Every time I review a UK game I look for possible DDMO plays and have a very difficult time in differentiating them from other plays. Now it is entirely possible (likely even) that my understanding of the DDMO (I've read and viewed much about the system) is so minimal that I'm unable to identify it, but then I read this from Kevin Stallings:
"They don't run the dribble-drive motion (offense) very much," the Vandy coach said. "That's one of the big fallacies about Kentucky basketball. ... They run set plays about every time down. Every once in a while, they run a little dribble-drive. Two, three times a game."
Stallings concluded his digression by saying, "The dribble-drive is more a figment of people's imagination."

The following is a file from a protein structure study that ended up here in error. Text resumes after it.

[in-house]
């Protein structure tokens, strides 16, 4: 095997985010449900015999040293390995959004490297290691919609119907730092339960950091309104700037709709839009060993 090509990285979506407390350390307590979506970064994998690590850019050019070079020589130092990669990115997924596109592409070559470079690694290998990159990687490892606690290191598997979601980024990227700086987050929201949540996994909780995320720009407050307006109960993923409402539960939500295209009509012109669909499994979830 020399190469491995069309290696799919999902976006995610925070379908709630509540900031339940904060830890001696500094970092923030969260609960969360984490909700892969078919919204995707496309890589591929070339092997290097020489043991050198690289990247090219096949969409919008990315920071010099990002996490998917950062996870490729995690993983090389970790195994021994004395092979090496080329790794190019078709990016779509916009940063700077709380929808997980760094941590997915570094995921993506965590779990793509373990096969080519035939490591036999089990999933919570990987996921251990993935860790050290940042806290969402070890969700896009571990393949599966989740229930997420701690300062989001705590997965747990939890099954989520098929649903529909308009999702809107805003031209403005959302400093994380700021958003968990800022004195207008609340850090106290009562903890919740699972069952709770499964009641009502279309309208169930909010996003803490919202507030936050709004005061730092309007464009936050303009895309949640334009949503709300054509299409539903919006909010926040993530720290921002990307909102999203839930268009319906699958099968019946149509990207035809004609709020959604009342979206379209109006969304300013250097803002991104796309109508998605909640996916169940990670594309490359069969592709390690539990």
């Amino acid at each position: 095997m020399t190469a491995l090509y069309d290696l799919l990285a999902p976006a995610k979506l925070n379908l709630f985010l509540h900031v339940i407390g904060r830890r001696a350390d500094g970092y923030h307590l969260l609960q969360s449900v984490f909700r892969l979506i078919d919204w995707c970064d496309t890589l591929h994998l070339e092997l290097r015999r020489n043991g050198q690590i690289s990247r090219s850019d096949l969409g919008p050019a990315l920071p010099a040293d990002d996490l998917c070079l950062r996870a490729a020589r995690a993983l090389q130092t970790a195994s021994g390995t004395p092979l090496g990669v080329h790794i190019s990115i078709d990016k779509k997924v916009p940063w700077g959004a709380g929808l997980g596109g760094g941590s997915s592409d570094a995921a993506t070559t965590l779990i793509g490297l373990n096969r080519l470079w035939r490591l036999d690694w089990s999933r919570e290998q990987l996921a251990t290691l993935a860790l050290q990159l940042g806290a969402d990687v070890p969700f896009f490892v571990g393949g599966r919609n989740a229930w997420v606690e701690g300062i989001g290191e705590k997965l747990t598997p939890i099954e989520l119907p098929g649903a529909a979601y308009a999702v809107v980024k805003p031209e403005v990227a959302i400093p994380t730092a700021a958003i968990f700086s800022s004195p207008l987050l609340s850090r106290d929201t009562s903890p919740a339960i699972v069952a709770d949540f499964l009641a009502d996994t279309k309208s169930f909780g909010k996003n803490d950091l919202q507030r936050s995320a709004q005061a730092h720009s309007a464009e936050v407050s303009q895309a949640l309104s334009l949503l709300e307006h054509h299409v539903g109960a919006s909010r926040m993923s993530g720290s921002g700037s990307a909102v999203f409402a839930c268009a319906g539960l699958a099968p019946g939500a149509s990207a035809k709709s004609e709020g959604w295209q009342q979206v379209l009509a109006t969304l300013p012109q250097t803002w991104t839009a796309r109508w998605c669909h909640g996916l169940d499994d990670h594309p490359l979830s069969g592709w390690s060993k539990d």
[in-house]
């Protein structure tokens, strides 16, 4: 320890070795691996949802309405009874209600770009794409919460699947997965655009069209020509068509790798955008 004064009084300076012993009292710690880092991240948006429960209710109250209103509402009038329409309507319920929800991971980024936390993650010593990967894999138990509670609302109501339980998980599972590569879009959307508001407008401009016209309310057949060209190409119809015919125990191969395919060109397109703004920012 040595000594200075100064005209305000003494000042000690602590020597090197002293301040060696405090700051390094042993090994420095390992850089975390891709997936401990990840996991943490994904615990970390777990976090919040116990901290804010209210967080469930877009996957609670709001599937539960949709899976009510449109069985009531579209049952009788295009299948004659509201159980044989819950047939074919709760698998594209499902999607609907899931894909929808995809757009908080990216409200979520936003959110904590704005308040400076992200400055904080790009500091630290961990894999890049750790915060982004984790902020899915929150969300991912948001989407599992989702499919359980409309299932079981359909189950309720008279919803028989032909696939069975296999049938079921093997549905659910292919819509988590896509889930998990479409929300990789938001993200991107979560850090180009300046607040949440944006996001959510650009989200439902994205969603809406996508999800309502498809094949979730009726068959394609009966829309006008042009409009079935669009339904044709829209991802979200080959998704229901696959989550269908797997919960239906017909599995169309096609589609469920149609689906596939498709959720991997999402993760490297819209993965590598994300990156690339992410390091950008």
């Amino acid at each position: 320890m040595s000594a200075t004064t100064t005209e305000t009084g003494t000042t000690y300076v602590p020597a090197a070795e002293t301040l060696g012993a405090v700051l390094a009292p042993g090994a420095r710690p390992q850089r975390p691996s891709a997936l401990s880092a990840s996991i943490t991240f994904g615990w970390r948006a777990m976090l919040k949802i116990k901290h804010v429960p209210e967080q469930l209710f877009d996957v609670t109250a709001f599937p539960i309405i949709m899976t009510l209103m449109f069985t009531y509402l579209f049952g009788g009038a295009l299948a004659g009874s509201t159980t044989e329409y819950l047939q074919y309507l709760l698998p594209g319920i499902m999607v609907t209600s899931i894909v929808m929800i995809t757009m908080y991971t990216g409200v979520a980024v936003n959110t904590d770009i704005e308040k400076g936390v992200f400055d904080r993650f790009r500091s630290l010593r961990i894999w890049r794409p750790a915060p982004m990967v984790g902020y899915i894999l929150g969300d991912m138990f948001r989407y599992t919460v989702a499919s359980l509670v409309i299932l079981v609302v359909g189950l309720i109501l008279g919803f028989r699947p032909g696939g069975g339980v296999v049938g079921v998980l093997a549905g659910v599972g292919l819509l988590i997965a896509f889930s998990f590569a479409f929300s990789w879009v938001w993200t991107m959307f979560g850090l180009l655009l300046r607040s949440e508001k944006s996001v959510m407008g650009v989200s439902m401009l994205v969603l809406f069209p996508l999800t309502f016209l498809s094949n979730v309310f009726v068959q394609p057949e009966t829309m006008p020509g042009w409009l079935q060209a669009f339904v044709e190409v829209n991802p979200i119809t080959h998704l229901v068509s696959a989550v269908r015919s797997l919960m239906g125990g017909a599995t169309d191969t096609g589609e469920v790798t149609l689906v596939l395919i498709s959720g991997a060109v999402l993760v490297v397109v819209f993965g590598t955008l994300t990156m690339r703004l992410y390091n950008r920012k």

Read more here: http://www.kentucky.com/2012/02/09/2062632/uk-notes-vandy-looks-to-step-it.html#storylink=cpy
And I thought, maybe I'm not quite so dull. Further rumination led me to consider that the DDMO was adopted by Calipari as not so much an alternative systems but rather as a means of differentiating himself from other coaches, thus providing a great marketing opportunity — especially to the elite player who wants a system that utilizes and accentuates his individual talent. Not much DDMO in 2010 because the presence of Wall, Cousins, et al wasn't conducive. Not much last year either. Hard to note this year as well although the personnel seem nearly perfect for DDMO principles. Have we been hoodwinked by that sly old trickster? Hmmm.